"I finally accomplished my dream and finished the police academy here in Alaska," he said. "Even better news is that I graduated No. 1 in my graduating class of 21 recruits. It has been a long time coming, but I finally did it."
He was proud to be a police officer as well as a role model for deaf and hard-of-hearing students who may think they could never become a police officer.
"Anything and everything is possible. It's just a matter of how bad you want it and how far you are willing to go to prove to people that you are worthy of whatever career you want to pursue," he said in an interview last year.
Ryan Hicks, a close friend and an RIT Public Safety Senior Officer, worked with Sgt. Wallace helping train area police recruits about working with individuals who are deaf.
"He was one of the most honest guys I knew," Hicks said. "He was always funny. He'd always bring the best out of people."
Hicks says Sgt. Wallace, who was built like the champion wrestler he was, had no qualms about encountering the wildlife around the RIT campus.
"For a big guy like him, he had been known to wrestle deer every once in awhile," Hicks said.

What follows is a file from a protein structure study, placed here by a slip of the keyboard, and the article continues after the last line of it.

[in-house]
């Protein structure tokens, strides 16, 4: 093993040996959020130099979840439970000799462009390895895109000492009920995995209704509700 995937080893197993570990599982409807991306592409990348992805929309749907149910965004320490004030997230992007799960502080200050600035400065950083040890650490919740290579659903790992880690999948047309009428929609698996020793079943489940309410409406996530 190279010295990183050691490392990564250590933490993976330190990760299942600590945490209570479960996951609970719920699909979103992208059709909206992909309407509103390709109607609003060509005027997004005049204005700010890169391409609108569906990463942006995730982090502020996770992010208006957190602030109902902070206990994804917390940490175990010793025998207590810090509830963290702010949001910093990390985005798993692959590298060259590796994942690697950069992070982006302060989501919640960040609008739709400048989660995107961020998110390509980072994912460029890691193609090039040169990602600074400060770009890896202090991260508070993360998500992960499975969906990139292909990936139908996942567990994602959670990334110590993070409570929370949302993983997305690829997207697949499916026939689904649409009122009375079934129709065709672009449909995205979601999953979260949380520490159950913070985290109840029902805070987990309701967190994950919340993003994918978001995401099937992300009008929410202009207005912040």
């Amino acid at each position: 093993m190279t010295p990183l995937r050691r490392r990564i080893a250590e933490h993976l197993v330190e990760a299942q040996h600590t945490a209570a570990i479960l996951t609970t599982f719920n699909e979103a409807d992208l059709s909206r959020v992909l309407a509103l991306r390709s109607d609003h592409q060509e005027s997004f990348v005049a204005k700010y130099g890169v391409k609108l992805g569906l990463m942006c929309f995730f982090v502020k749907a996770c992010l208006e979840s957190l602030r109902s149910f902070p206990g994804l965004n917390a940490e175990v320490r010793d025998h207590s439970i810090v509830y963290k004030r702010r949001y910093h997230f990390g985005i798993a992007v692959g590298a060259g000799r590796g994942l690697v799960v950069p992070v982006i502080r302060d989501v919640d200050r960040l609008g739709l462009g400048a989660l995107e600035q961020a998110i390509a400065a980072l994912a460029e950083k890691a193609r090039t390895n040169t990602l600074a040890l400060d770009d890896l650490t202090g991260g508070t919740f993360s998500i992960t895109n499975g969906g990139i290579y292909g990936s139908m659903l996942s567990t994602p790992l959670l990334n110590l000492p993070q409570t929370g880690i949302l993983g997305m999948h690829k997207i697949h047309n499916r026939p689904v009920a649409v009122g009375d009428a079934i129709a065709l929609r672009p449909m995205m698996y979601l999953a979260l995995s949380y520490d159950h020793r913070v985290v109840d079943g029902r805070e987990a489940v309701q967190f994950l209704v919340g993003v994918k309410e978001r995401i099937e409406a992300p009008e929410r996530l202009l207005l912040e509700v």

Although he lived thousands of miles from his family, Sgt. Wallace spoke regularly with his mother and his daughter, Lexis Wallace, 12. This summer, he traveled to Ohio to spend time with her.
"We went to a Reds game, and we went bowling and played monster mini golf - everything glowed in the dark," Lexis said. "He won by a couple of points."
"He was my best friend," Greene said. "We were real close. There wasn't anything he didn't share with me."
Other than his mother and daughter, Sgt. Wallace's survivors include his grandmother, Mary Kay Cole, of St. Petersburg; a stepmother, Cindy Wallace, of Ohio, and two nieces, Stephanie and Allison, of Florida.
NTID Interim President James DeCaro says a celebration of Sgt. Wallace's life will be held on the RIT campus in the next few weeks; details will be arranged to make sure Sgt. Wallace's family can attend.
"Tony was a very bright and highly respected student, and a wonderful human being," DeCaro said. "His RIT/NTID family sends its thoughts and prayers to his family, and to his police family, at this difficult time."
Donations may be made to: Alaska Pacific Bank, c/o Anthony Wallace Fund, 2094 Jordan Ave., Juneau, AK 99801.